• A 2023 study discovered “religious Americans tend to believe their life is meaningful more often than do those who are not religious.”
  • Another 2023 poll found Americans who believe in God and value marriage are more likely to be “very happy” than non-believers and single people.
  • Yet another 2023 poll found that 82% of Christians are optimistic and take pride in their church.
  • A 2023 study concluded that practicing Christians who regularly read the Bible report a higher score on the Human Flourishing Index — which measures “happiness & life satisfaction,” “mental & physical health,” “meaning & purpose,” “character & virtue,” “close societal relationships” and “financial & material stability” — than non-practicing Christians or the Nones/religiously unaffiliated.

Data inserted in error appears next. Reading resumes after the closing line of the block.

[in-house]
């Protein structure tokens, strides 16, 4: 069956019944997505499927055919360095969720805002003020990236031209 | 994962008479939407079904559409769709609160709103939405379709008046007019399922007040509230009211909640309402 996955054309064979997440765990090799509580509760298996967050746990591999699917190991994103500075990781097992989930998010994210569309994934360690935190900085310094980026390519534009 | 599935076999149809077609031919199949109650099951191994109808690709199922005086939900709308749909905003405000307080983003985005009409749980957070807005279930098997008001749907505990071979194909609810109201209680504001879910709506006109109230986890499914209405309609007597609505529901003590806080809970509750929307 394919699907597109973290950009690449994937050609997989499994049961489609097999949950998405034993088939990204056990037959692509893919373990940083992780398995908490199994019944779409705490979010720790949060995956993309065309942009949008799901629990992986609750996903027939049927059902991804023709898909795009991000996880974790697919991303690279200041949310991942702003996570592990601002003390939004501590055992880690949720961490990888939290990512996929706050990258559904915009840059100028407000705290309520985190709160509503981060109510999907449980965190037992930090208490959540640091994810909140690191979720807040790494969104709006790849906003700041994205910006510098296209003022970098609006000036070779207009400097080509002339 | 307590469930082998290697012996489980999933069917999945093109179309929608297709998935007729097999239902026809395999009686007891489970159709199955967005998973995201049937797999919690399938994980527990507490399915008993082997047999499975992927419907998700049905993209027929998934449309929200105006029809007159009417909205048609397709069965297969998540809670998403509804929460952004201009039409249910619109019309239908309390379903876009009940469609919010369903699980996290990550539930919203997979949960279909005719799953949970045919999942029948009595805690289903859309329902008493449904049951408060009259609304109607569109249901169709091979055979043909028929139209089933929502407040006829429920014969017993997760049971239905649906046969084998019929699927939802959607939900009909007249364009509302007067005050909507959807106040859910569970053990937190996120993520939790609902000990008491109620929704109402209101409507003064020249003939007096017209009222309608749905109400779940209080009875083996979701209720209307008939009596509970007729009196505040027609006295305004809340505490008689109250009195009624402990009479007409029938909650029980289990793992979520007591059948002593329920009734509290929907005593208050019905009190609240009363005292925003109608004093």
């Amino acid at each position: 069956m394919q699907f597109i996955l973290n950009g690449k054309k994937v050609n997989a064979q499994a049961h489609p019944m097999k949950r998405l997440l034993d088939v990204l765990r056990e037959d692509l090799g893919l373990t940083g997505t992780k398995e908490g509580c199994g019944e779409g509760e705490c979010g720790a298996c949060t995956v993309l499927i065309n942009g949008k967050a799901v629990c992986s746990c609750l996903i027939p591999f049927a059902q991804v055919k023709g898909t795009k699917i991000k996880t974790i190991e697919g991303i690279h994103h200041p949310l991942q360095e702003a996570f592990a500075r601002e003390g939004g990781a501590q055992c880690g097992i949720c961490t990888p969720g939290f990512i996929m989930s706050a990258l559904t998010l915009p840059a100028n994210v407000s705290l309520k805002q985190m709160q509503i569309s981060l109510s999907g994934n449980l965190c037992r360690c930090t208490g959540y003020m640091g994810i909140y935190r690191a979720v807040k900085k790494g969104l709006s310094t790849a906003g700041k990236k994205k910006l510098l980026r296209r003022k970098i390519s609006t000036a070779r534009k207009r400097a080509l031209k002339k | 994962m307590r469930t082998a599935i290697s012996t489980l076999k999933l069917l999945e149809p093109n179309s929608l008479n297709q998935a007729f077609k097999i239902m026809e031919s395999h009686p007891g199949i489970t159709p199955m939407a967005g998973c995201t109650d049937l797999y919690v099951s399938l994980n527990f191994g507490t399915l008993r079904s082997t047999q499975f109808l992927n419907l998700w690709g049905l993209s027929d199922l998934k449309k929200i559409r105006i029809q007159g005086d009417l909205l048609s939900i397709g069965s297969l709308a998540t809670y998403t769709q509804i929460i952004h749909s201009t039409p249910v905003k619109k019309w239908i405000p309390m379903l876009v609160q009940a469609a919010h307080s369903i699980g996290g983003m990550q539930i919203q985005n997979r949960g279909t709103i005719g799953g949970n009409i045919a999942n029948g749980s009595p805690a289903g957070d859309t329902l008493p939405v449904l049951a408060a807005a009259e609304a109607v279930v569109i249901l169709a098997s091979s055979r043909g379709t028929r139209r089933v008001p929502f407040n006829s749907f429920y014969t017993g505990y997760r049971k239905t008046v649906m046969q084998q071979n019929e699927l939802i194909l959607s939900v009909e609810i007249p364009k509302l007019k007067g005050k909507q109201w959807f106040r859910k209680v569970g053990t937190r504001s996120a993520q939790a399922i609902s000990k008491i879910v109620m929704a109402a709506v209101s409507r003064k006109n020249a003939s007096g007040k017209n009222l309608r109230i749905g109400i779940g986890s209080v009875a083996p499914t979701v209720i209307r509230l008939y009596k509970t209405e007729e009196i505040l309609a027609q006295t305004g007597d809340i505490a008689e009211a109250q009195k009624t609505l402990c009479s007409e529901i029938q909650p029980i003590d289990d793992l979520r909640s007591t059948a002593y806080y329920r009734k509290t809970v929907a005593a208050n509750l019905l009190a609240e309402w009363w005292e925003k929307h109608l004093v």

• Pew found in 2019 that Americans who attended religious services regularly were 44% more likely to say they were “very happy” than the religiously inactive.
  • A 2019 study found “robust effects of religiosity on depression that are stronger for the most depressed.”
  • A 2018 study from Harvard University’s T.H. Chan School of Public Health announced that “people who attended weekly religious services or practiced daily prayer or meditation in their youth reported greater life satisfaction and positivity in their 20s — and were less likely to subsequently have depressive symptoms, smoke, use illicit drugs, or have a sexually transmitted infection — than people raised with less regular spiritual habits.”

It seems that Christianity instills in people not just a set of principles to abide by, but a flourishing stability of mental health, a positive life outlook and resiliency to life’s hurdles. God takes care of His children.